Because of the unpredictability associated with lipotransfer, researchers have sought to increase the survival rate of the transplanted fat by addition of growth factors such as insulin, vascular endothelial growth factor (VEGF), and many others [6, 7, 8, 9, 10] but also by enriching the fat with adipose tissue-derived stromal cells (ASCs) [11].

The number of ASCs in adipose tissue is so pronounced that they can be harvested, isolated, and used for treatment as an autologous therapy in a single-stage procedure, which circumvents many ethical and immunologic questions associated with allogeneic/xenogeneic therapy. The stromal vascular fraction (SVF) is obtained from lipoaspirate, and consists of a heterogeneous group of cells including hematopoietic cells, endothelial cells, pericytes, and stromal cells [12, 13]. When these cells are cultured only the plastic adherent cells remain. This cell population is termed ASCs and they are more homologous in their phenotype than SVF cells and resemble mesenchymal stem cells obtained from the bone marrow [14].

In vivo models examining the use of SVF or ASCs for enrichment of fat grafts were first introduced in 2006 by Moseley et al. [15] and Matsumoto et al. [11] based on previous work by Llull and other unpublished work. Matsumoto et al. [11] first introduced the term cell-assisted lipotransfer (CAL) and since then many others have examined the efficacy of this technique with slight variations and promising results [16, 17, 18, 19, 20]. In recent years, the first human studies examining the efficacy of CAL have also been published [21, 22, 23].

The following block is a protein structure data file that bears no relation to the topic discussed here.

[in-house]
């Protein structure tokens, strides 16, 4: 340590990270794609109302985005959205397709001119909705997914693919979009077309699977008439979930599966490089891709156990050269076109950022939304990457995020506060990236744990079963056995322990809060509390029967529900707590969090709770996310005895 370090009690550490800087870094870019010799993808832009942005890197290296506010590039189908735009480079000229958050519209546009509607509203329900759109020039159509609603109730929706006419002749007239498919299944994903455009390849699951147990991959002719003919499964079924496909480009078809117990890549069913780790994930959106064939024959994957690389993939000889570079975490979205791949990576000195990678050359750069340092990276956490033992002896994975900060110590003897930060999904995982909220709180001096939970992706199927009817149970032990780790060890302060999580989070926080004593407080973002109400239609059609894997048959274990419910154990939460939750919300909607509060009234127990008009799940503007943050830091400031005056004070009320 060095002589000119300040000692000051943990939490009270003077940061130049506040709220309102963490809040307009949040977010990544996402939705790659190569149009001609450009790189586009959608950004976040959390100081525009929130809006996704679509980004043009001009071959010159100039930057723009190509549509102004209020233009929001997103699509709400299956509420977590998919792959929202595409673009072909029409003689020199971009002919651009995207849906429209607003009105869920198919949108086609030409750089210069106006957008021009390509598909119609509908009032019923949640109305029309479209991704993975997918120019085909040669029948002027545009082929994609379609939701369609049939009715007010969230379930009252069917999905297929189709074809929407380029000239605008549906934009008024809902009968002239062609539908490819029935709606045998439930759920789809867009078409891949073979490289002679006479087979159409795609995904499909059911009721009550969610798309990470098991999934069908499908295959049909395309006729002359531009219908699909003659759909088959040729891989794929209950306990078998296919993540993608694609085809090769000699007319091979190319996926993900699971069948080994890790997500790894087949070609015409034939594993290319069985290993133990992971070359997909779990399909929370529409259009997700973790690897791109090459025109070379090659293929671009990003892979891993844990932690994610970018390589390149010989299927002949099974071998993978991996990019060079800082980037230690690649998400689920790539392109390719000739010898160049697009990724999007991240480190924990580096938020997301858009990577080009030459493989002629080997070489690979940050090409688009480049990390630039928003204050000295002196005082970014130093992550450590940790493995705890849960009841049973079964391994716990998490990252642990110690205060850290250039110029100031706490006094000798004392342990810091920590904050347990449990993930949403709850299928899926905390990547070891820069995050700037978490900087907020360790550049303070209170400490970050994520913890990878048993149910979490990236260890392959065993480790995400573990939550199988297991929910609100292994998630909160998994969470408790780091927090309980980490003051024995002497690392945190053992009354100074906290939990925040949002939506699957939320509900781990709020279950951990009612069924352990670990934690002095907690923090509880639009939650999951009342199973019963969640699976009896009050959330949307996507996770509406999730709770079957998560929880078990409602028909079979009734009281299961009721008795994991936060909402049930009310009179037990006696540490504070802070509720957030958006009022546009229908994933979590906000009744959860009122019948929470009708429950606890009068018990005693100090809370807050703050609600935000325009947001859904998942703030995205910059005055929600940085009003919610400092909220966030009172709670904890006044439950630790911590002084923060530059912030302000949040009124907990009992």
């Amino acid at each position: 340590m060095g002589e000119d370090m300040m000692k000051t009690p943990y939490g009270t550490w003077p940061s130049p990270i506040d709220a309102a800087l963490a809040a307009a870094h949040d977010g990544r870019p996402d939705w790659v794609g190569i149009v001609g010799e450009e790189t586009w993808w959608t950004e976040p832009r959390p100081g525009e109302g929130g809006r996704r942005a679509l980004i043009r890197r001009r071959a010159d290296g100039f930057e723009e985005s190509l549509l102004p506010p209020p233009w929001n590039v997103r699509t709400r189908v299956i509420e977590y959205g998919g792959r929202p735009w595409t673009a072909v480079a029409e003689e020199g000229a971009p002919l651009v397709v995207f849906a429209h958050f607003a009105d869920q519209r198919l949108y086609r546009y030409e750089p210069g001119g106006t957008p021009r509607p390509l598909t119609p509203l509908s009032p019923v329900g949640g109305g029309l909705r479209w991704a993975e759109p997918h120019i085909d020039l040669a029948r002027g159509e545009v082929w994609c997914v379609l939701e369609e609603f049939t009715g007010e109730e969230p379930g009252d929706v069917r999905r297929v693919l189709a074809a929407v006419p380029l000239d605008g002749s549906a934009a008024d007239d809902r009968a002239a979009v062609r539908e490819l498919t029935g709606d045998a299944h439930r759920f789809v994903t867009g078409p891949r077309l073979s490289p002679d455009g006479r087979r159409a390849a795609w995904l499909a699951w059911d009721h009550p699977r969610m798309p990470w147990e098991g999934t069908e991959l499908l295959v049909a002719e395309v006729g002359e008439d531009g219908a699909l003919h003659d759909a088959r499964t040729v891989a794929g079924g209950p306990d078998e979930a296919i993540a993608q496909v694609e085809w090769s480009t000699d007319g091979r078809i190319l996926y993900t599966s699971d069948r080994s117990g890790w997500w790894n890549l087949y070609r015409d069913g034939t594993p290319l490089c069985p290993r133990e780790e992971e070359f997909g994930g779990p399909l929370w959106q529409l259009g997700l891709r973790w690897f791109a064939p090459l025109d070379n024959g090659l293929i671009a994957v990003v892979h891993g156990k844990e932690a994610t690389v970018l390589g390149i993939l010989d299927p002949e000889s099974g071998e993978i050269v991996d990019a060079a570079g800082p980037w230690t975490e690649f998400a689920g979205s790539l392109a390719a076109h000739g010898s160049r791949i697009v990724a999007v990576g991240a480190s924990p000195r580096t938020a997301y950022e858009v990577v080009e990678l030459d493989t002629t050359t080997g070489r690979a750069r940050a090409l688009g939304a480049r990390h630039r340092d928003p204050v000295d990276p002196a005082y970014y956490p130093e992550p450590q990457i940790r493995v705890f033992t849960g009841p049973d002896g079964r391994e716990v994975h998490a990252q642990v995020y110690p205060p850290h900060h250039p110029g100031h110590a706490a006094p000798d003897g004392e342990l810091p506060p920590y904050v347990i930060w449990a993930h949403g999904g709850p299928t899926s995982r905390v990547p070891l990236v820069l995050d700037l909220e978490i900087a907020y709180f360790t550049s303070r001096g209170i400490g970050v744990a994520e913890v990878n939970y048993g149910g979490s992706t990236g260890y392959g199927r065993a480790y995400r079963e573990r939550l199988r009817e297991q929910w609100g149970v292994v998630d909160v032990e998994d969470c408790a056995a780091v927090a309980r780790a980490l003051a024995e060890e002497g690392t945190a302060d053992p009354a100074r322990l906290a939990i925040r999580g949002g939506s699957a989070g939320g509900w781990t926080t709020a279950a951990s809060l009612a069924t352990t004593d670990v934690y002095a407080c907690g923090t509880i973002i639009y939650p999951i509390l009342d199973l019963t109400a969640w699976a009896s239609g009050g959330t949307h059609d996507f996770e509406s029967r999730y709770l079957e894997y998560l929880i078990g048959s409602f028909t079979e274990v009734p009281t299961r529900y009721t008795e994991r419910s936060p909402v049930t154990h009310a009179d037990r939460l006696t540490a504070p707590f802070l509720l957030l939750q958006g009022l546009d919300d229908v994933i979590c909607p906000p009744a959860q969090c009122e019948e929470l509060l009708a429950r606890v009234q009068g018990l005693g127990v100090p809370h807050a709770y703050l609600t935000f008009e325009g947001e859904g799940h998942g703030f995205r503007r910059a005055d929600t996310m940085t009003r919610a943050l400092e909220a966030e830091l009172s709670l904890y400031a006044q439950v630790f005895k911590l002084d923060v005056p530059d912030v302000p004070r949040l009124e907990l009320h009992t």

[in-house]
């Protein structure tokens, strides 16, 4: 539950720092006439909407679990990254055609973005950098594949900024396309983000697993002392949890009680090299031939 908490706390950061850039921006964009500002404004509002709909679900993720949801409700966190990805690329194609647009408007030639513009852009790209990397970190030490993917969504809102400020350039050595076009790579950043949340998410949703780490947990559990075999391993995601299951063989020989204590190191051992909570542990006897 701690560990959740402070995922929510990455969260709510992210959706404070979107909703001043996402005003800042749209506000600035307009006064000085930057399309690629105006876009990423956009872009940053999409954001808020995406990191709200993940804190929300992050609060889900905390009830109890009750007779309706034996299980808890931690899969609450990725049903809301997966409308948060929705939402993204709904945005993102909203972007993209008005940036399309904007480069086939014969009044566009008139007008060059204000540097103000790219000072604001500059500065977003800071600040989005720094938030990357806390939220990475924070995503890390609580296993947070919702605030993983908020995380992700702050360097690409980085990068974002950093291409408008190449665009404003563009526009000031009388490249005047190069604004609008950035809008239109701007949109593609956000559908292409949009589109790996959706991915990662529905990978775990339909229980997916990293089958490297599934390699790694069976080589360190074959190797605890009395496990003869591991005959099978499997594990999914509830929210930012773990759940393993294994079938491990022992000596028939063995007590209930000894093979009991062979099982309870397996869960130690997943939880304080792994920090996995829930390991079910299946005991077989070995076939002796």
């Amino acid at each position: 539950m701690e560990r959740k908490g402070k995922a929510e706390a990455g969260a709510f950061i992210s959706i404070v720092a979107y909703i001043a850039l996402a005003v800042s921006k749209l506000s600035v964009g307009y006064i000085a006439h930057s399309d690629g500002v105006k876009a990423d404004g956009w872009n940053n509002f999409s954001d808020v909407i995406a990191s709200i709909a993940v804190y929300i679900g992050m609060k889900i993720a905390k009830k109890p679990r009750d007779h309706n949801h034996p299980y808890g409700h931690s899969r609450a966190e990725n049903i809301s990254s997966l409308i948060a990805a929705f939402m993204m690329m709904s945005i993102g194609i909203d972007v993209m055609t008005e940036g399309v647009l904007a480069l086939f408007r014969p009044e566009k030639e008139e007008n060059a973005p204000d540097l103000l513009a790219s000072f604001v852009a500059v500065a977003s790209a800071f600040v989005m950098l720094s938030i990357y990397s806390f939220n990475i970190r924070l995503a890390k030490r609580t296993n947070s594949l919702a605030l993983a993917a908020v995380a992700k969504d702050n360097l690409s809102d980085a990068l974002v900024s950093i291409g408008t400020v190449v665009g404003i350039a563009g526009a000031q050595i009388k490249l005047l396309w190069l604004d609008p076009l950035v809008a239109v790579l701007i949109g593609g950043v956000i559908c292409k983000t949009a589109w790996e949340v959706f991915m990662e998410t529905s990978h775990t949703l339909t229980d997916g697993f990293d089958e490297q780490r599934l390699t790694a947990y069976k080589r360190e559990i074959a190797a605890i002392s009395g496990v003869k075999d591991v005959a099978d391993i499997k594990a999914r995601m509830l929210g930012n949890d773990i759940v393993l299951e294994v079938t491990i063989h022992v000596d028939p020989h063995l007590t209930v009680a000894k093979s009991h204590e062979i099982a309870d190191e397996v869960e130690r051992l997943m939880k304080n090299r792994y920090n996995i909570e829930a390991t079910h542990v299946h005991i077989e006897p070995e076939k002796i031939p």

The aim of this article was to systematically identify and review the current preclinical and clinical studies regarding CAL to see what lessons can be learned so far and what the current status of this technique is for clinical use.

Adipose-Derived Stromal Cells

The adipose tissue plays important physiological roles in the human body as an endocrine organ and a site of energy storage. It is also utilized surgically as a filler in soft tissue augmentation for the correction of tissue defects or cosmetic purposes. Additionally, adipose tissue is now recognized as a rich source of stromal stem cells, which has opened for cell-based therapies in tissue remodeling [24, 25, 26]. The advantages of this source of stem cells are that it is easy accessible and that the harvesting procedure is minimally invasive compared to conventional stem cell sources like the bone marrow. Additionally, the yield of stem cells when harvesting from adipose tissue is estimated to be about 500-fold higher than that of bone marrow [27].